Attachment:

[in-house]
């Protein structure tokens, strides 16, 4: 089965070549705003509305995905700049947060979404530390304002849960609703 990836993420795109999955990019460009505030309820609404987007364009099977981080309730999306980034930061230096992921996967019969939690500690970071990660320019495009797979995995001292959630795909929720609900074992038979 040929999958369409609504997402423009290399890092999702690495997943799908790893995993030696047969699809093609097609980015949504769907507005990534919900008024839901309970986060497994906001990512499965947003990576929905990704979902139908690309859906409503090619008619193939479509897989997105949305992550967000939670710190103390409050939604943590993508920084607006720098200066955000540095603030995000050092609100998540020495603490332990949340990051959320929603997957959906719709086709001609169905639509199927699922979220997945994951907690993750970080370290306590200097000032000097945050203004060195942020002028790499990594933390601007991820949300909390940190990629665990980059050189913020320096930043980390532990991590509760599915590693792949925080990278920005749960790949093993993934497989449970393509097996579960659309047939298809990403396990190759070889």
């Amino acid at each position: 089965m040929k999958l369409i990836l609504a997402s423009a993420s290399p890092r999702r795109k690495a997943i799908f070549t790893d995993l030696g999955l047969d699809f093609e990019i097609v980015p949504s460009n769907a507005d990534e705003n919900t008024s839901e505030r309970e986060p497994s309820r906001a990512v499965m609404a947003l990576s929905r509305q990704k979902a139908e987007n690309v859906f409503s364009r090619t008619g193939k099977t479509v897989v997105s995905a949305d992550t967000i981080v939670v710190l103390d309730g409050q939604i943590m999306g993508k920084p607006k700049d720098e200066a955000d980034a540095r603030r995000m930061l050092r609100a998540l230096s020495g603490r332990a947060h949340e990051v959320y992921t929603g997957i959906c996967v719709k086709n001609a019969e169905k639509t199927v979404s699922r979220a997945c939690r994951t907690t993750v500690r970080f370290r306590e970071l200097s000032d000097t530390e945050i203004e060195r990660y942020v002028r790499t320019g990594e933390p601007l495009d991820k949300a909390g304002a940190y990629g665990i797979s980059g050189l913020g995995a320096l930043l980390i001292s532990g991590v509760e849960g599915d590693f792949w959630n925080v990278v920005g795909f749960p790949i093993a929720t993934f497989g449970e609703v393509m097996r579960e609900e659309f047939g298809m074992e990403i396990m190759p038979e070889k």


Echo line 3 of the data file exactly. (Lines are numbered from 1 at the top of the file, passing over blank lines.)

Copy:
């Amino acid at each position: 089965m040929k999958l369409i990836l609504a997402s423009a993420s290399p890092r999702r795109k690495a997943i799908f070549t790893d995993l030696g999955l047969d699809f093609e990019i097609v980015p949504s460009n769907a507005d990534e705003n919900t008024s839901e505030r309970e986060p497994s309820r906001a990512v499965m609404a947003l990576s929905r509305q990704k979902a139908e987007n690309v859906f409503s364009r090619t008619g193939k099977t479509v897989v997105s995905a949305d992550t967000i981080v939670v710190l103390d309730g409050q939604i943590m999306g993508k920084p607006k700049d720098e200066a955000d980034a540095r603030r995000m930061l050092r609100a998540l230096s020495g603490r332990a947060h949340e990051v959320y992921t929603g997957i959906c996967v719709k086709n001609a019969e169905k639509t199927v979404s699922r979220a997945c939690r994951t907690t993750v500690r970080f370290r306590e970071l200097s000032d000097t530390e945050i203004e060195r990660y942020v002028r790499t320019g990594e933390p601007l495009d991820k949300a909390g304002a940190y990629g665990i797979s980059g050189l913020g995995a320096l930043l980390i001292s532990g991590v509760e849960g599915d590693f792949w959630n925080v990278v920005g795909f749960p790949i093993a929720t993934f497989g449970e609703v393509m097996r579960e609900e659309f047939g298809m074992e990403i396990m190759p038979e070889k």